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For modules there is a simple description of $H_n(\mathbf{C})$. Indeed, we know that in this case $\text{im }\partial_{n+1}$ is just the honest to God image of $\partial_{n+1}$ sitting inside $C_n$ and that $\ker\partial_n$ is the similarly honest literal kernel, also sitting inside $C_n$. We also know then (since $\mathbf{C}$ is a chain complex) that $\text{im }\partial_{n+1}\subseteq\ker\partial_n$ and that the map $\text{im }\partial_{n+1}\to\ker\partial_n$ is just the inclusion. We see then that the cokernel $\text{coker}(\text{im }\partial_{n+1}\to\ker\partial_n)$ is nothing more than the quotient module $\ker\partial_n/\text{im }\partial_{n+1}$.

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Our first order of business is to prove that $n^{\text{th}}$ homology is actually an additive functor $\mathbf{Ch}(\mathscr{A})\to\mathscr{A}$. To do this though we need to specify what the action of $H_n$ should be on chain maps between complexes. To do this let $\mathbf{C}\xrightarrow{\{f_n\}}\mathbf{D}$ be a chain map.

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Let’s start with the case when everything is in $R\text{-}\mathbf{Mod}$ and see if we can extrapolate this to the general case. So,  to prove we get a well-defined map $H_n(\mathbf{C})\to H_n(\mathbf{D})$ we need to show that we can get a well-defined map $\ker\partial_n\to\ker d_n$ and that the map sends $\text{im }\partial_{n+1}$ to $\text{im }d_{n+1}$. Of course we get a map $\ker\partial_n\to D_n$ just by restricting $f_n$ to $\ker\partial_n$. Thus, the first step is to check that $f_n(\ker\partial_n)\subseteq\ker d_n$. To see this we merely note that for each $x\in\text{im }\partial_{n+1}$, $d_n(f_n(x))=f_{n-1}(\partial_n(x))=0$ where the last step is because $\text{im }\partial_{n+1}\subseteq\ker\partial_n$. Thus, we see that $f_n$ restricts to a well-defined map $\ker\partial_n\to\ker d_n$ and so evidently, by composing with the canonical projection, a map $\ker\partial_n\to H_n(\mathbf{D})$. To show that this descends to a well-defined map $H_n(\mathbf{C})\to H_n(\mathbf{D})$ what we must show is that $f_n$ sends $\text{im }\partial_{n+1}$ to zero, or equivalently that $f_n(\text{im }\partial_{n+1})\subseteq \text{im }d_{n+1}$. Once again, the fact that $f_n$ is a chain map saves us since $f_n(\partial_{n+1}(x))=d_{n+1}(f_{n+1}(x))$ from where the desired containment follows. Thus, $f_n$ restricts and then descends to a well-defined map $H_n(\mathbf{C})\to H_n(\mathbf{D})$ which takes $x+\text{im }\partial_{n+1}$ to $f_n(x)+\text{im }d_{n+1}$.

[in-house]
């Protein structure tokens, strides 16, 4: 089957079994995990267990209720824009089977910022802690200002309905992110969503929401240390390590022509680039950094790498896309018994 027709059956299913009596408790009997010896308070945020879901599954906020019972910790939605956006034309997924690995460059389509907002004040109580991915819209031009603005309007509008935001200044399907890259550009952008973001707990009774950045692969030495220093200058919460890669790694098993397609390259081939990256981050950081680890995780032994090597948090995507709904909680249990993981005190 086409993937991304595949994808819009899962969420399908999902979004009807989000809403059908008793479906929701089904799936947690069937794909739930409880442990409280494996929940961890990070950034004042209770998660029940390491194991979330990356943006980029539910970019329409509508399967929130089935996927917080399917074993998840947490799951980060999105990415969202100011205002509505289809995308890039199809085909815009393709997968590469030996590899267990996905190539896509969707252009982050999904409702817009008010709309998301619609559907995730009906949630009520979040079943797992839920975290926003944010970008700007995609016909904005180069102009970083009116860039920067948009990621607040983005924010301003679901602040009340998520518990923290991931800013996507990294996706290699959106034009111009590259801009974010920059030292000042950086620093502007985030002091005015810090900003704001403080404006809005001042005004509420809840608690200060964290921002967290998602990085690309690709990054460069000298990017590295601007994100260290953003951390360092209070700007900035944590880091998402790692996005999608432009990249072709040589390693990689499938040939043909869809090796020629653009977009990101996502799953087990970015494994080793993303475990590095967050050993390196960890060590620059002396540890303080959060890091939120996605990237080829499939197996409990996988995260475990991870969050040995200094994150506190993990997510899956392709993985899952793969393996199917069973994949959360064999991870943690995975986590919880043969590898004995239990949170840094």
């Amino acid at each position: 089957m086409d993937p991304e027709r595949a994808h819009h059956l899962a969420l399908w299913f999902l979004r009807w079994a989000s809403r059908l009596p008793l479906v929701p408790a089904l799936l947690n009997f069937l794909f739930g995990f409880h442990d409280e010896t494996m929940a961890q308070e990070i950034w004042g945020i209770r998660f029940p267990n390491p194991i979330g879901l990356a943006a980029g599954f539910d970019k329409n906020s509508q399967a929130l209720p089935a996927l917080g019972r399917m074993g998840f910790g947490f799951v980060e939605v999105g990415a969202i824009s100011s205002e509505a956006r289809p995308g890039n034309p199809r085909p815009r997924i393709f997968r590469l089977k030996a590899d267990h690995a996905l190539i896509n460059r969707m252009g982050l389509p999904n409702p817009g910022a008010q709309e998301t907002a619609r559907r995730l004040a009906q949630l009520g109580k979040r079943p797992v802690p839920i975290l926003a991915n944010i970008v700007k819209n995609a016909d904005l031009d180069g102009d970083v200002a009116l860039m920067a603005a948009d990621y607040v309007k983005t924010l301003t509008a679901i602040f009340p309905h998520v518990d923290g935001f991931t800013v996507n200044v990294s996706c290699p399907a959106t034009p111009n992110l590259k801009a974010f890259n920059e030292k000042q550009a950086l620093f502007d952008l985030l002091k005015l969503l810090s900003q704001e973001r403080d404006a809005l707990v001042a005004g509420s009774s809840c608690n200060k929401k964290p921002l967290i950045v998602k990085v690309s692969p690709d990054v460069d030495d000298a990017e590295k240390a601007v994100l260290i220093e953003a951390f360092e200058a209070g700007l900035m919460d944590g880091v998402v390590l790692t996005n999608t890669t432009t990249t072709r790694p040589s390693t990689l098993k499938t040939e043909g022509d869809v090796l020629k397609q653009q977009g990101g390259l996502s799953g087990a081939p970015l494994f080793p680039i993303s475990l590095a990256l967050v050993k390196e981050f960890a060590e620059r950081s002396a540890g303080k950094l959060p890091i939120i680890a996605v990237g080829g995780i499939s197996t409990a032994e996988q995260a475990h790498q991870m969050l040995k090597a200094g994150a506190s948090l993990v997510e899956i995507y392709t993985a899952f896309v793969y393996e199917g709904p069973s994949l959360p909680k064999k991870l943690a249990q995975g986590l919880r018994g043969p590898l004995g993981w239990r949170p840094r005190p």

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References

[1] Weibel, Charles A. An Introduction to Homological Algebra. Cambridge [England: Cambridge UP, 1994. Print.

[2] Schapira, Pierre. “Categories and Homological Algebra.” Web. <http://people.math.jussieu.fr/~schapira/lectnotes/HomAl.pdf&gt;.

[3] Rotman, Joseph. An Introduction to Homological Algebra. Dordrecht: Springer, 2008. Print.